Home Weekly Wrapup, 13-17 August 2007

Weekly Wrapup, 13-17 August 2007

Here is a summary of the week’s Web Tech action on Read/WriteWeb. Note that you can subscribe to the Weekly Wrapups, either via the special RSS feed or by email.


The latter part of this week was dominated by the major outage suffered by popular VoIP product Skype.

Also this week eBay stepped up its attack on the online classifieds market in the US, by rolling its UK subsidiary Gumtree to three US cities – Boston, New York, and Chicago. Gumtree is the most popular classifieds site in England, and is popular in other European countries and Australia, serving 500,000 new ads every month. This move follows the launch into the US market last month of eBay’s popular overseas classifieds service Kijiji. Note that eBay owns 25% of craigslist!

This week Google introduced embeddable maps and added Sun’s Web Office suite StarOffice to Google Pack. In related news, there were rumors of a Web Office offering from Adobe. Google also partnered with Universal Music to sell DRM-free music. Speaking of Universal, they were a factor in the demise of online video site Bolt.com, which shut its website this week after settling a lawsuit with Universal in March. It’s bit of a sad story, because online video copyright only became an issue after Google acquired YouTube. But it seems that Bolt.com didn’t have deep enough pockets to survive.

Also this week Microsoft unveiled some updates to Windows Live Hotmail, which were at the same time an indication of how Windows Live is progressing. The answer? Slowly getting there, but still a lot of work to do.

Finally, some extra tidbits: Facebook is now offering RSS feeds and opened an iPhone version of their site, there was a sighting of Google Health screenshots, PubSub is back, and Yahoo Local got a makeover. You can follow all the latest Web Tech news on our new links blog, called (funnily enough) Web Tech News.

Read/WriteWeb Files

This week Read/WriteWeb featured a series of posts about Online Music. We started by identifying three main eras in online music so far:

1. P2P systems such as Napster and Kazaa;

2. iPod and iTunes;

3. Streaming music over the Internet, such as last.fm and Pandora.

We also ran a poll, asking what your favorite online music streaming service is. More on that at the end of the Wrapup. Our coverage this week:

Web Products

This week’s Web Product of the Week is BuiltWith.com, a Technology Profiler. Josh Catone reviewed it for R/WW and called it “an interesting site that reveals the behind the scenes technology that powers any web site.” Unlike statistics websites such Popuri, said Josh, BuiltWith.com is not concerned with how many visits a page gets or its Google PageRank (though it does include very rudimentary statistics estimates from Compete). Instead, it peers under the hood to see what sort of technology is being used in the creation and delivery of the web site.

Other startups we profiled this week (apart from the online music ones noted above):


This week Alex Iskold took a hard look at an issue that has been bothering many blogs and readers lately: How JavaScript is Slowing Down the Web (And What To Do About It). A single line of JavaScript is what powers a lot of blogging technologies these days, wrote Alex. Widgets, sharing tools, visitors tracking, advertisers. In many cases a single line of JavaScript is all that a blogger needs to add a new technology to their blog. The problem is what happens when a lot of these single lines of JavaScript come together. Check out the comments for some informative discussion on this vexing issue.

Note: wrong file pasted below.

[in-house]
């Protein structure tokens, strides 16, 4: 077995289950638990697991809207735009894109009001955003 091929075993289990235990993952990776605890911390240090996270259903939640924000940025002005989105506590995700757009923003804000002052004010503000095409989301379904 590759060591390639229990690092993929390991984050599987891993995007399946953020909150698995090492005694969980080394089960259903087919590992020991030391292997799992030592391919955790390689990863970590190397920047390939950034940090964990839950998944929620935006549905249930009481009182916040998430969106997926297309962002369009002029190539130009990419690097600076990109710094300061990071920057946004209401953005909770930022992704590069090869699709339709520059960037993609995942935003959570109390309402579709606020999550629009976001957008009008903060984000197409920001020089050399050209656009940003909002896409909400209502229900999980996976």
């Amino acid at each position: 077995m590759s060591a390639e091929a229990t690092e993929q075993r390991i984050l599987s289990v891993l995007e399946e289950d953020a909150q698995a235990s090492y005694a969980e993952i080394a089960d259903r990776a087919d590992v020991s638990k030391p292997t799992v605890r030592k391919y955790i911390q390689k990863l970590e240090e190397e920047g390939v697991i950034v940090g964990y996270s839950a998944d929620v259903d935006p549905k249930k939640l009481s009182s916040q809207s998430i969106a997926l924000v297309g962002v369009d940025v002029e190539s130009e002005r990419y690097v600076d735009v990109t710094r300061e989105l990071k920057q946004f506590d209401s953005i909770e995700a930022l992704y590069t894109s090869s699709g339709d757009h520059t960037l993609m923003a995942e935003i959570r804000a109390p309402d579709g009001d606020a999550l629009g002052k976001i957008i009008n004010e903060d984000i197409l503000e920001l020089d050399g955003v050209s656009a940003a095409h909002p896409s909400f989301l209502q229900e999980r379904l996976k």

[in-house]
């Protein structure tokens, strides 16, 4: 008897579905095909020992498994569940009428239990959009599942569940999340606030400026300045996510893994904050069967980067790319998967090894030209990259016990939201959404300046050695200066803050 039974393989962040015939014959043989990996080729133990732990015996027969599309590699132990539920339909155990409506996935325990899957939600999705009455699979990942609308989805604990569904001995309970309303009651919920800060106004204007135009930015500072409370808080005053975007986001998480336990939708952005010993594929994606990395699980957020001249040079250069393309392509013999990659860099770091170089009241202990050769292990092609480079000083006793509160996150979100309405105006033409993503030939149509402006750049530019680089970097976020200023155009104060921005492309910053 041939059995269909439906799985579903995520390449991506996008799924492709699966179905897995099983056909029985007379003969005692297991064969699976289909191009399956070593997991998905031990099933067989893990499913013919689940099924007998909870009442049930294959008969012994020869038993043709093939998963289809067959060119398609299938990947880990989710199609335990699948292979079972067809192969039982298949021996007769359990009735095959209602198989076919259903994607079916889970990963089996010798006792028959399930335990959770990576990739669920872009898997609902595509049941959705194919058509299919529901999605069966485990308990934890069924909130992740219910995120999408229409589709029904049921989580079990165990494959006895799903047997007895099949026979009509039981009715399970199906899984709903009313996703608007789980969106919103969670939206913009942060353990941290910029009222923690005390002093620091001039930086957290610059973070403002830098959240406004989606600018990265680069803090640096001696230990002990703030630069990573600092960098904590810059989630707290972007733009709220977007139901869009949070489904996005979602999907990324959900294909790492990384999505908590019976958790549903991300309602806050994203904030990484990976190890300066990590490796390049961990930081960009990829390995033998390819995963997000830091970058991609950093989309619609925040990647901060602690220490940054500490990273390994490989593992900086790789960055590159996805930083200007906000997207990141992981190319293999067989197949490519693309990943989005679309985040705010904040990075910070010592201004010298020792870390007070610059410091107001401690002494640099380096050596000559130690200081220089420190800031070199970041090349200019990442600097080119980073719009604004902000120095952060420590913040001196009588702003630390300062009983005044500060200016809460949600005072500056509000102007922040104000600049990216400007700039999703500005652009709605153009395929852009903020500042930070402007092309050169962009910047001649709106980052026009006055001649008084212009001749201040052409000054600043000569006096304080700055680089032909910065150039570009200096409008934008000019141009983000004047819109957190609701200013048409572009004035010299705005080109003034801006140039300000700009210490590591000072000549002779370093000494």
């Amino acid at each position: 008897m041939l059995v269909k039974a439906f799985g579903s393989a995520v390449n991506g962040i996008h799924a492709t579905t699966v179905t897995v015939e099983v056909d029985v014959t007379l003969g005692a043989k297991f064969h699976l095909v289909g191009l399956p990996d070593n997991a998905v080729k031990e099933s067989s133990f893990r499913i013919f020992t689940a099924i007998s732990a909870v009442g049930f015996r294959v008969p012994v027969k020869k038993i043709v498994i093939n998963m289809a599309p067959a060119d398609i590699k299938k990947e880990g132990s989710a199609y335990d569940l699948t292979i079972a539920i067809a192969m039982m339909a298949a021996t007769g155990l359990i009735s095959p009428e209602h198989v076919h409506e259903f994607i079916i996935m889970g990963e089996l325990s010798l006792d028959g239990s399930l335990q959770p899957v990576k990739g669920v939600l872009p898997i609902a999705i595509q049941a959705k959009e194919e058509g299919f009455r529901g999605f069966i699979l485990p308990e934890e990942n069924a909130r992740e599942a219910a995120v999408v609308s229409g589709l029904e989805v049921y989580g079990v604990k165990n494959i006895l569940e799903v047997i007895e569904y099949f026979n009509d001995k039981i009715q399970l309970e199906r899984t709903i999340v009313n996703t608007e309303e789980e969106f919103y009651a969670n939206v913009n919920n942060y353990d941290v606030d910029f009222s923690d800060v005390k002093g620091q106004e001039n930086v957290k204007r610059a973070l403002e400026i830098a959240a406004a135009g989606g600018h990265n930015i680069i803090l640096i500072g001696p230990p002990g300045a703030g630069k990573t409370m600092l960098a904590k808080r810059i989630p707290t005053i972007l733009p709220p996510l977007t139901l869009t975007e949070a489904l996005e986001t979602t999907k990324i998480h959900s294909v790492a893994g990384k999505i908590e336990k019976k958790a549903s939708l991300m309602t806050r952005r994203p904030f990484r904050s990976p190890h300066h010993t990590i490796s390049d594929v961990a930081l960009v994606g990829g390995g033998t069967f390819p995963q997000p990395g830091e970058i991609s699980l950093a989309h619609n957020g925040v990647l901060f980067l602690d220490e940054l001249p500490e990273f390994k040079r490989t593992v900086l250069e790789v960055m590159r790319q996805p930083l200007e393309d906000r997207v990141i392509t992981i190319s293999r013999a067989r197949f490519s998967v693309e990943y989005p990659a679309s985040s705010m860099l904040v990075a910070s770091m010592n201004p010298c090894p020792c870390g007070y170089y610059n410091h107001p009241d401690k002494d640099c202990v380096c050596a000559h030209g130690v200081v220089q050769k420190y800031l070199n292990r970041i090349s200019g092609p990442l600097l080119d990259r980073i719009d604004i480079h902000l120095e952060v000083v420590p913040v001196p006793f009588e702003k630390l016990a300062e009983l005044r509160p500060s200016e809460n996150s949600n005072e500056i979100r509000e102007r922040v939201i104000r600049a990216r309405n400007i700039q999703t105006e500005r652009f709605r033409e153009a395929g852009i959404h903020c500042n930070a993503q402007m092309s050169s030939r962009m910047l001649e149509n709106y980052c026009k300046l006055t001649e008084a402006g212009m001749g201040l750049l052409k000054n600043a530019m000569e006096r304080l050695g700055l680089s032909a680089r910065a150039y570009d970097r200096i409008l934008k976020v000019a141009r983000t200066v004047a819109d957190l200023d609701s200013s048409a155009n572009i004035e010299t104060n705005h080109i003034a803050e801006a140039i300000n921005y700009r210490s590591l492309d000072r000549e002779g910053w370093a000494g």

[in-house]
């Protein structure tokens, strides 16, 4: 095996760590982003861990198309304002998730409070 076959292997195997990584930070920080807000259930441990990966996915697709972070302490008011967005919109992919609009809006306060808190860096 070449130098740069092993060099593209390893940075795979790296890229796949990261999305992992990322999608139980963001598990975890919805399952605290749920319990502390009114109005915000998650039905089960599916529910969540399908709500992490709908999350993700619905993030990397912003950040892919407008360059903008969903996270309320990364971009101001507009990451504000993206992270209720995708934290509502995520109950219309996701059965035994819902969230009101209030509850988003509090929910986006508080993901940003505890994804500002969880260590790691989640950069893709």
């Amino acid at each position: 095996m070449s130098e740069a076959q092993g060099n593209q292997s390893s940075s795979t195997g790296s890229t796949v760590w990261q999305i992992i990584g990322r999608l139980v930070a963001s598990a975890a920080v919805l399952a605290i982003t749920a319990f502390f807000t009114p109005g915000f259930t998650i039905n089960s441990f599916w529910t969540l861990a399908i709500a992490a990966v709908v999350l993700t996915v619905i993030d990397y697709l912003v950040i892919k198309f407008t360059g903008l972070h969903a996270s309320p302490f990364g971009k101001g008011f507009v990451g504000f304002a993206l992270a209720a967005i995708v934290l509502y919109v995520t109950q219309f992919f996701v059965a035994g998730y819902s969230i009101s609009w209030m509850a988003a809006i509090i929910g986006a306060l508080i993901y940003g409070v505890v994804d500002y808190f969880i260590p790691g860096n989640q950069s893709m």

Other analysis posts this week:

R/WW Network Blogs

Our Digital Lifestyle blog last100 has a Weekly Wrapup too. In a great post titled ‘Microsoft Points – what‚Äôs next for the company‚Äôs virtual currency?‘, Mack D. Male examined Microsoft’s virtual currency strategy, which currently exists as part of Xbox Live Marketplace and the Zune Marketplace. But will that always be the case or could Microsoft have bigger things in mind for their points system? last100 also published a first look at YouTube Desktop, which aims to bring a desktop application experience to navigating and viewing YouTube videos through a web browser.

Over on AltSearchEngines, featured posts include a Great Debate on social search, more on music search engines (focusing on concerts and tickets), and plenty of reviews of Alt Search Engines.


Our poll this week asked: What is your favorite online music streaming service? Here are the results:

last.fm 32% (239 votes)

Pandora 30% (222 votes)

Other (please comment) 10% (77 votes)

Yahoo Music 9% (67 votes)

iTunes Music Service 7% (55 votes)

Rhapsody 4% (27 votes)

FineTune 2% (16 votes)

Live365 2% (13 votes)

Napster (the latest version) 1% (8 votes)

AOL Music 1% (6 votes)

Slacker 1% (6 votes)

Zune Marketplace 1% (4 votes)

Mogg 1% (4 votes)

MSN Music 0% (1 votes)

iJigg 0% (0 votes)

It was a very close race between last.fm and Pandora, but last.fm pipped their rival in the end. It’s possible this had something to do with Pandora not currently being available outside the US, but then again in my own tests I concluded that last.fm was slightly better anyway.

That’s a wrap for another week! Enjoy your weekend everyone.

About ReadWrite’s Editorial Process

The ReadWrite Editorial policy involves closely monitoring the tech industry for major developments, new product launches, AI breakthroughs, video game releases and other newsworthy events. Editors assign relevant stories to staff writers or freelance contributors with expertise in each particular topic area. Before publication, articles go through a rigorous round of editing for accuracy, clarity, and to ensure adherence to ReadWrite's style guidelines.

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